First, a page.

Tuesday, June 28, 2016

93. The Prodigy - The Fat of the Land

Flickr Download DeviantArt

The crab is in the attack mode and the blurs suggest it is moving and ready to strike. We don't see animals, let alone crabs on album covers as often as we see people
or something else - and this makes this album cover art one of its kind. 

Having lived by the sea,  I've been familiar with crabs since I was a small boy and I know that even if its claws are raised,  which means that it is  being aggressive, it
does move backward as well as forward,  depending on the situation, or its perception of the predator or the prey.  Sand crabs are lightweight, light-coloured and can
run fast; mud crabs are heavier,  look more calculating and some have bright colours like the one on the album cover.  Looking aggressive may just be a bluff for crabs
can turn sheepish when cornered, but crabs are ambivalent all the time and their claws are always raised when they feel threatened.

Talking of colours,  crabs, like most, if not all crustaceans,  turn orange when heated or cooked.  Crabs that live in hot springs are orange-coloured even when they're
still alive. Talking of cooking,  crabs do remind us of tasty food, and it's the claws, the part that looks most menacing to us that is the fat of the land.  But most crabs
are omnivorous although some are scavengers.  It has been said that it's the  scavenger kind that cleans up the sea of dead matter.  

The album title comes from the old English phrase 'living off the fat of the land', which means living well or being wealthy. wikipedia

So,  who's  living  off the  fat of  the land?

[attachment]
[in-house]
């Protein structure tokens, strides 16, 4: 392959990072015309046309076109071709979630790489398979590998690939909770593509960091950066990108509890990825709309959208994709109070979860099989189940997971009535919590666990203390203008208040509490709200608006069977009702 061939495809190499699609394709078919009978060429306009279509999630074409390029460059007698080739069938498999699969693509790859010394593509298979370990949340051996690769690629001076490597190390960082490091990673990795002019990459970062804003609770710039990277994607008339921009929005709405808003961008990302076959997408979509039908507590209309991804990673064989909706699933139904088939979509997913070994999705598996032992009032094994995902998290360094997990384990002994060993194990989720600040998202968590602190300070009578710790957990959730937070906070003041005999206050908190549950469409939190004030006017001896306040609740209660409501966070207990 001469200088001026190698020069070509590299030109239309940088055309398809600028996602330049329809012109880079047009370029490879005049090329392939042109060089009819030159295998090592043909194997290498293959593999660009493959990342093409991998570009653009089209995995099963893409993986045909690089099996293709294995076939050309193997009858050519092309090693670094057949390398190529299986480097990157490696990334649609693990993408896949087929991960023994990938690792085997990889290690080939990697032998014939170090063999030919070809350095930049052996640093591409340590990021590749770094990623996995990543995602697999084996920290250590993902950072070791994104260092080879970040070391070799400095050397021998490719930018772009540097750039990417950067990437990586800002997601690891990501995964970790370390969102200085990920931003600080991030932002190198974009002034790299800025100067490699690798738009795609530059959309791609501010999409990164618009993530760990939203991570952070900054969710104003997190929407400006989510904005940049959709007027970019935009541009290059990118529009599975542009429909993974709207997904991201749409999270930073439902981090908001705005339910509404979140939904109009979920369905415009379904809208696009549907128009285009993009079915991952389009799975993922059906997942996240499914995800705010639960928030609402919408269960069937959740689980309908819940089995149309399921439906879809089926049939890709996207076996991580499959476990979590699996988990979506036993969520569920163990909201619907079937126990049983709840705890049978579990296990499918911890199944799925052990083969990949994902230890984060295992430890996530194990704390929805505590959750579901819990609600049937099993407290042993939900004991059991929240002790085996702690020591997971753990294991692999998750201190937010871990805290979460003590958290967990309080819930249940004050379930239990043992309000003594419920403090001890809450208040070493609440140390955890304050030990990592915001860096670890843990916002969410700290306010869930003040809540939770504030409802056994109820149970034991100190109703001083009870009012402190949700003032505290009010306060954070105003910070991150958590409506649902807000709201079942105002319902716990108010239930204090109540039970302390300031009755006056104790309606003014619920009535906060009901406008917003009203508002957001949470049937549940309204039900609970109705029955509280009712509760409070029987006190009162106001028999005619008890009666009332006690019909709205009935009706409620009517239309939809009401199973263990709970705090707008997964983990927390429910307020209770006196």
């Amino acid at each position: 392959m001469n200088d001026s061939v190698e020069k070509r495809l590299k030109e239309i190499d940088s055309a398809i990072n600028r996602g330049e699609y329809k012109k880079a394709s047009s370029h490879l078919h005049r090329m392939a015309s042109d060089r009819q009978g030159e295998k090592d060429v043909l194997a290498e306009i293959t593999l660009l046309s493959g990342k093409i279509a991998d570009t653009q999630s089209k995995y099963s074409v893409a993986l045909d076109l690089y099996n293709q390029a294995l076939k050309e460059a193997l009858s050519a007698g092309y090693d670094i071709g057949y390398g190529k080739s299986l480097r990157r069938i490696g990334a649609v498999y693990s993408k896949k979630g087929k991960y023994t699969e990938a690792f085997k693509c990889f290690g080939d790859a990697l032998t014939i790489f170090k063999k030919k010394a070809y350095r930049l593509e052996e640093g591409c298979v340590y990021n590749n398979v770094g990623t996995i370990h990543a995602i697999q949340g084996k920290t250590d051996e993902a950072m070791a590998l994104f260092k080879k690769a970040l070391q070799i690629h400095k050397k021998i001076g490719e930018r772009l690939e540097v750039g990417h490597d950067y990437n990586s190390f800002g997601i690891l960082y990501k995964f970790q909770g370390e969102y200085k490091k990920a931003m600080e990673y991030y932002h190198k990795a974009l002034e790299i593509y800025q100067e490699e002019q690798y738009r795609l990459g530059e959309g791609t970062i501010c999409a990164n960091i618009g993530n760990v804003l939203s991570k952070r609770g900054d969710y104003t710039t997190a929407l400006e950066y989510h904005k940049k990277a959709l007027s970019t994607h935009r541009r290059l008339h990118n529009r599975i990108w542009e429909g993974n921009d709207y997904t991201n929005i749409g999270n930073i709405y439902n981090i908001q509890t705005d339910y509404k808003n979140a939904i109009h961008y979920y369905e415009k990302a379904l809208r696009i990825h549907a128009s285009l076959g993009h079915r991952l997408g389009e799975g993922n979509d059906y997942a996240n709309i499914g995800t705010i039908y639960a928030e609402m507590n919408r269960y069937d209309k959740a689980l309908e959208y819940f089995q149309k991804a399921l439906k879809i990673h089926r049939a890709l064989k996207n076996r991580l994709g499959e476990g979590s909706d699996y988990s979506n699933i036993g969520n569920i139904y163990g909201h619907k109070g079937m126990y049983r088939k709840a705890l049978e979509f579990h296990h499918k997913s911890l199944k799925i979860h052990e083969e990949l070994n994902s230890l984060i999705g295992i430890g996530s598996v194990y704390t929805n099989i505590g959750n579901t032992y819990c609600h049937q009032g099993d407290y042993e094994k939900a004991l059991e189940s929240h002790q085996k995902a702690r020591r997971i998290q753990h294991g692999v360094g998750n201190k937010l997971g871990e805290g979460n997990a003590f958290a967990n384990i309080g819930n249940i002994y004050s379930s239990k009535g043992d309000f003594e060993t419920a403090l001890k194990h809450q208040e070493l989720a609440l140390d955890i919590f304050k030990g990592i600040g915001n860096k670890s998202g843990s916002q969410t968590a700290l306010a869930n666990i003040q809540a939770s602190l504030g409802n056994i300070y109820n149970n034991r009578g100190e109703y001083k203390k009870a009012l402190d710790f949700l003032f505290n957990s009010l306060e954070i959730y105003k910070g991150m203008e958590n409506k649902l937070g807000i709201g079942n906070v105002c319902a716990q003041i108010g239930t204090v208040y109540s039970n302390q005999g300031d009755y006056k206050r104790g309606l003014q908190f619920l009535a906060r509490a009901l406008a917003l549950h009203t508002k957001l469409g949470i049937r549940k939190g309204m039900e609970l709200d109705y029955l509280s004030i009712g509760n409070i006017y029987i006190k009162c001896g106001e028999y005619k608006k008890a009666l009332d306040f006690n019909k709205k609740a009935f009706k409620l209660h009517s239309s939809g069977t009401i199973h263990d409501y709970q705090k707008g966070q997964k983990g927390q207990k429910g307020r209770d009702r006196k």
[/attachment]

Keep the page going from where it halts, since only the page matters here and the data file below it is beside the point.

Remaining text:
Here's the original album cover art design.

No. 269, The Virgin all-Time Album Top 1000

Art direction, design and photography by Alex Jenkins. Album produced by Liam Howlett. XL, Maverick 1997. 

It’s a particularly well done piece of graphic design done by Alex Jenkins, the man who worked with Prodigy
founder Liam Howlett to design the cover.  With some Photoshop voodoo and a little work on the perspective
of the photo, Jenkins made it look like the viewer is being  attacked by an oncoming predator (which was, in
fact, only four inches long).

“I loved this cover,” Howlett is quoted as saying,  “because I thought the picture had real attititude. It looks
like the crab is saying,’ This is my beach.'” Jackontheweb

The Fat of the Land was touted as the album that would bring electronica/techno to a worldwide audience (Of course, in Britain, the group already had a staggeringly
large following that was  breathlessly awaiting the album.)  The Fat of the Land  falls short of masterpiece status,  but that isn't because it doesn't deliver.  Instead, it
delivers exactly what  anyone would expect:  intense hip-hop-derived rhythms,  imaginatively  reconstructed samples,  and meaningless  shouted lyrics from Keith Flint
and Maxim. Half of the album does sound quite similar to "Firestarter," especially when Flint is singing.

Granted, Liam Howlett is an inventive producer,  and he can make empty songs like "Smack My Bitch Up"  and "Serial Thrilla" kick with a visceral power,  but he is at his
best on the  funky hip-hop of  "Diesel Power" and "Funky Shit,"  as well as the mind-bending  neo-psychedelia of "Narayan"  and the blood-curdling  cover of L7's "Fuel My
Fire." "Firestarter" and all of its  rewrites capture the fire of the Prodigy at their peak, and the remaining  songs have imagination  that give the album weight. The Fat
of the Land doesn't have quite enough depth or variety to qualify as a flat-out masterpiece, but what it does have to offer is damn good. Stephen Thomas Erlewine for AllMusic

(A) Smack My Bitch Up - Breathe

(B) Diesel Power - Funky Shit

(C) Serial Thrilla - Mindfields - Narayan

(D) Firestarter - Climbatize - Fuel My Fire

"Fuel My Fire" live from Nick Machiavelli on YouTube.



Previous: Kate Bush - Never for Ever
Back to Gallery 3